Imagens das páginas
PDF
ePub

JEC 15 1924

LIBRARY

Voices of Spring, 138
Front Teeth and Grinders, 306

Generous Criminal, 205
Give the Boys a Chance, 112
Good Books,

102
Grave of Lyon,

366

44

Hard Study not Unhealthy,
Home,

3
- A Better Education, 69
- and School,

33:
Honorary Titles for Teach-
ers,

43
How to Prevent Whisper-
ing,

173

Abstract of Lectures,-State
Asso.

302
American Inst. of Instruc-
tion,

224, 255, 273
Ancient Schools and Teach-
ers,

135
Asteroids,
At Rugby,

246
Baccalaureate—Extract, 272
Behavior of Children at Ta-
ble,

108
Be Patient with Children, 367
Be Truthful with Children,

115
"Boarding Round,"117, 145,

177, 231
Board of Education, 313
Brougham's Tribute to
Schoolmaster,

47
Burnham, Wm. A., 91
Cat and Kittens,

314
Catalogues Received, 61, 94
Comet of 1861.

308
Committee Man in School, 60
Common School Teachers, 207
-Schools, Influence of, 257,

289, 321
Conjuror and Yankee, 332
Contrast,

296
Contents,

383
Dignity of Teacher's Profes-
sion,

97
District Officers and School
Books,

140
- School IIouses, 104
Does the Investment Pay, 353
Do they Teach for Money?

136, 201, 227, 270
Earnestness an Element of
Success,

12
Editorial Department, 27, 122,

155, 187, 218
- Miscellany, 95, 123, 157,
189, 220, 248, 286, 315, 347,

378
Elementary Studies,
Fir-t Organ,

188
l-azim Book,

101

Incidents in School Life Ex-
perience,

165
Inducements to Circulate
Jour.,

64
In Honor Preferring One
Another,

862
In My Library,

240
Items, 5, 42, 43, 46, 48, 55,
68, 85, 89, 92, 111, 116, 128,
133, 134, 138, 144, 147, 154,
156, 164, 176, 186, 199, 212,
229, 243, 244, 267, 295, 312,
325, 328, 334, 361, 374, 377
Leaf from Washington's
Tomb,

200
Legislature and Education,

346
Letter to School Teachers, 71
Lord's Prayer in English, 172
Lyceum Eloquence, 217
Mathematical Department,

87, 119, 152, 181
Mental Culture,

210
Methods of Teaching Spell-
ing,

335
Moral Culture,

275
Music and Heathenism, 251
Mesings on the Triennial, 297
Nature and Books,

10:3
Never be Ilaughty,
Normal Iustitute',

192

15

65

а

21

57, 149

Notices of Books, &c., 32, 62, and Pupil,

113
94, 127, 158, 190, 221, 251, Society as an Educator,
319, 351, 382

Song of the Shell,

230
Obituary Notice,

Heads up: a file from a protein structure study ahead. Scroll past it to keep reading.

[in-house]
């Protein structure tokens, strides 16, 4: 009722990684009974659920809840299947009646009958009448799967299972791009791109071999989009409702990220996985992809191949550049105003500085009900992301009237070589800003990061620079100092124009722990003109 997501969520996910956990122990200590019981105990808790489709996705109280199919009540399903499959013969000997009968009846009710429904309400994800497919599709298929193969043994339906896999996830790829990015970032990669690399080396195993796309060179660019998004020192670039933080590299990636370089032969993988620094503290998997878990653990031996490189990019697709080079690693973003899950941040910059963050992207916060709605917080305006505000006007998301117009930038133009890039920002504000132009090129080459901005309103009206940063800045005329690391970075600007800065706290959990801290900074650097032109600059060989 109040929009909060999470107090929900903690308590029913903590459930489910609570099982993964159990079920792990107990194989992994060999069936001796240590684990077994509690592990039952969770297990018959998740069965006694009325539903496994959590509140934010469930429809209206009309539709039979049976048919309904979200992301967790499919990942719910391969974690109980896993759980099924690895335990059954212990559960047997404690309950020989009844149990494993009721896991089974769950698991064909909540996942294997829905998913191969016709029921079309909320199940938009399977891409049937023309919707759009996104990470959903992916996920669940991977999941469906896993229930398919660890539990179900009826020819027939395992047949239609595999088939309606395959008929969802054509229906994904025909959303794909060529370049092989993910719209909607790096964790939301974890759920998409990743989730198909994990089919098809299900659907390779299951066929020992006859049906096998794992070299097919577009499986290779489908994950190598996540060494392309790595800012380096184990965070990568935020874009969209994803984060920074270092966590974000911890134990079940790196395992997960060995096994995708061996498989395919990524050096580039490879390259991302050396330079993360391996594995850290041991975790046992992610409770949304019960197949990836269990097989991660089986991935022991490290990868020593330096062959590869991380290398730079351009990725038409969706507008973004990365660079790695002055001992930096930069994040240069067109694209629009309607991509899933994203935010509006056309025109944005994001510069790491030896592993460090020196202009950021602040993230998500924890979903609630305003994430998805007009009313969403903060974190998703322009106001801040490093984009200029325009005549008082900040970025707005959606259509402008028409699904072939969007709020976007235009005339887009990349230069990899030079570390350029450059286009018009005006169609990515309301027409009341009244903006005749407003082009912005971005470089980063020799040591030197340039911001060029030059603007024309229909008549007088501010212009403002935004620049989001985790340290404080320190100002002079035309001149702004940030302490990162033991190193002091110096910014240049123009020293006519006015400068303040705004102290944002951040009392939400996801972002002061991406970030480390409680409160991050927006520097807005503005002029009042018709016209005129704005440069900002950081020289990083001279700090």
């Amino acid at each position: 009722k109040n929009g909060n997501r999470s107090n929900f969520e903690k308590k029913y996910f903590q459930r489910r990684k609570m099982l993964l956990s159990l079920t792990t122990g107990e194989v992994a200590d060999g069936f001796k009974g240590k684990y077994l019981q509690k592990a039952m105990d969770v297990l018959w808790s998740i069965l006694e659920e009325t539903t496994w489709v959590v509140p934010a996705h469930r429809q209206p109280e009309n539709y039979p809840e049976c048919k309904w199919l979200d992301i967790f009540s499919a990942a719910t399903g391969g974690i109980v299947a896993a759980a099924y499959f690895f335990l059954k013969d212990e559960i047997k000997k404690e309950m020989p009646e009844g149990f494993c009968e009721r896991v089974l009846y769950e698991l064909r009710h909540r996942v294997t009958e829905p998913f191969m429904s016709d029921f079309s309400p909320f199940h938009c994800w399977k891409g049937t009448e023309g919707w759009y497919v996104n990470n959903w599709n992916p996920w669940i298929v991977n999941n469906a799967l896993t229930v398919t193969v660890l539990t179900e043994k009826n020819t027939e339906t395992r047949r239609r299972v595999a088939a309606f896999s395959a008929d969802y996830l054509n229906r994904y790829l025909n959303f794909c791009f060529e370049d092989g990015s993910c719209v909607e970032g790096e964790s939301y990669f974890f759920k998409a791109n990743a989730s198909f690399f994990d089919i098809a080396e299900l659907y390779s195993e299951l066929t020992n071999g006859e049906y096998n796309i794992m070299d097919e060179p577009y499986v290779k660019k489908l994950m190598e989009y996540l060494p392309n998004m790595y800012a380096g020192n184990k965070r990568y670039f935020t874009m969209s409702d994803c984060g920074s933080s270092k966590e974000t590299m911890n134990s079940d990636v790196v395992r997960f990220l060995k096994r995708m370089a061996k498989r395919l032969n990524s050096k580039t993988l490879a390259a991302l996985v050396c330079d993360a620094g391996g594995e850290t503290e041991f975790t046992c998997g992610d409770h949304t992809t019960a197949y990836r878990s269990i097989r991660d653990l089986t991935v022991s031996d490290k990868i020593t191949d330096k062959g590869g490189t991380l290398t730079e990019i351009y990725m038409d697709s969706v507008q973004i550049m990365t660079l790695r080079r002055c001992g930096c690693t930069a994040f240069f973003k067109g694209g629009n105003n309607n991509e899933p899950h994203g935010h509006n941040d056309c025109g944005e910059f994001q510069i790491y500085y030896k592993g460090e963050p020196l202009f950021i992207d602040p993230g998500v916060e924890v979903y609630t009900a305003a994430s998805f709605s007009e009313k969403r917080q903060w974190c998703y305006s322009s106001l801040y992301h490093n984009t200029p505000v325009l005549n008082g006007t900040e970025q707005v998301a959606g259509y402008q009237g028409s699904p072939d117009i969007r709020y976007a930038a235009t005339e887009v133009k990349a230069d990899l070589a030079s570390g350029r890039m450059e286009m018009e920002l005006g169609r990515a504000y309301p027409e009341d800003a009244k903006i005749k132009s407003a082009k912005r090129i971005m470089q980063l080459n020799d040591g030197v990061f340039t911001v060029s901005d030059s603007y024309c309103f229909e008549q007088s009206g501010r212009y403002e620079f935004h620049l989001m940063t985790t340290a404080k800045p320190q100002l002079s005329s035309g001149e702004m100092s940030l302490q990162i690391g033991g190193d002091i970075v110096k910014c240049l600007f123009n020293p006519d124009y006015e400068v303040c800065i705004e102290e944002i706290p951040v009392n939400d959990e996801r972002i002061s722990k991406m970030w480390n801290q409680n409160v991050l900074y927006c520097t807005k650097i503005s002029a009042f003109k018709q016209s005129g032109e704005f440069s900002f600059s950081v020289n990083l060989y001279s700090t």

32 Sound Mind in Sound
Our Governors,
344 Body,

235
Parsing Lesson,
340 Spare Moments,

116
Patriotic Songs,
288 Speech,

312
Pedagogue's Experience, Spring Institutes, 215
Physical Culture, 129, 161 State Board of Education, 313
- Geography,
132 Succeed or Die,

86
Picture of a Vt. Village, 239 Success to the Right, 137
Politeness,

180 Schools, Influence of, 257, 289,
Prayer for Union,
328

321
Public Lectures,

54 Teachers' Associations,
Reading,

105

Chittenden Co., 58, 192
a Means of Culture, 268, 309

Essex Co.,
Religion and Hypocrisy, 339 Lamoille Co.,

56
at Home,

301
- Rutland Co.,

245
Retrenchment, where be-

- State, 223, 256, 282, 302
gin,

213

- Washington Co., 125 192
Resignation,

327 Teacher's Institutes, 102, 215
Resolutions, Orleans Co., 90 Teacher's Mission, 197
Reservoirs of Water, 61

Work,

13
Riches,
271 Teacher Crowned,

206
River of Speech,

176 Teachers, Speak Gently, 264
Rock me to Sleep, 169 Teaching Arithmetic, 369
Rod last Resort, 101, 142, 170, -Thoroughness in, 305

242 Teach Children to Sing, 14
Sabbath,
244 The Writer,

265
School Discipline, 52, 82, 101, Too Many Rules,

40
142, 170, 242 To Our Subscribers, 96
· Districts, Duties of, 9, 49 Tribute to Literature, 175
-Gymnastics,
358 True Trust,

199
Home and,

333 True Teacher never Grows
Houses,
104 Old,

48
- Legislation,
24 Vacation,

134
- Life, Shady and Sunny Wait a little longer,

196
Side,

33 What is the Minus Quanti-
or some sort of Ceme-

ty?

292
tery,

329 What the Poets Do. 148
Report, Smith's, 203 What shall our Youth learn?
Room,

80, 106
- That Makes Men, 100 What shall we Eat? 225, 261,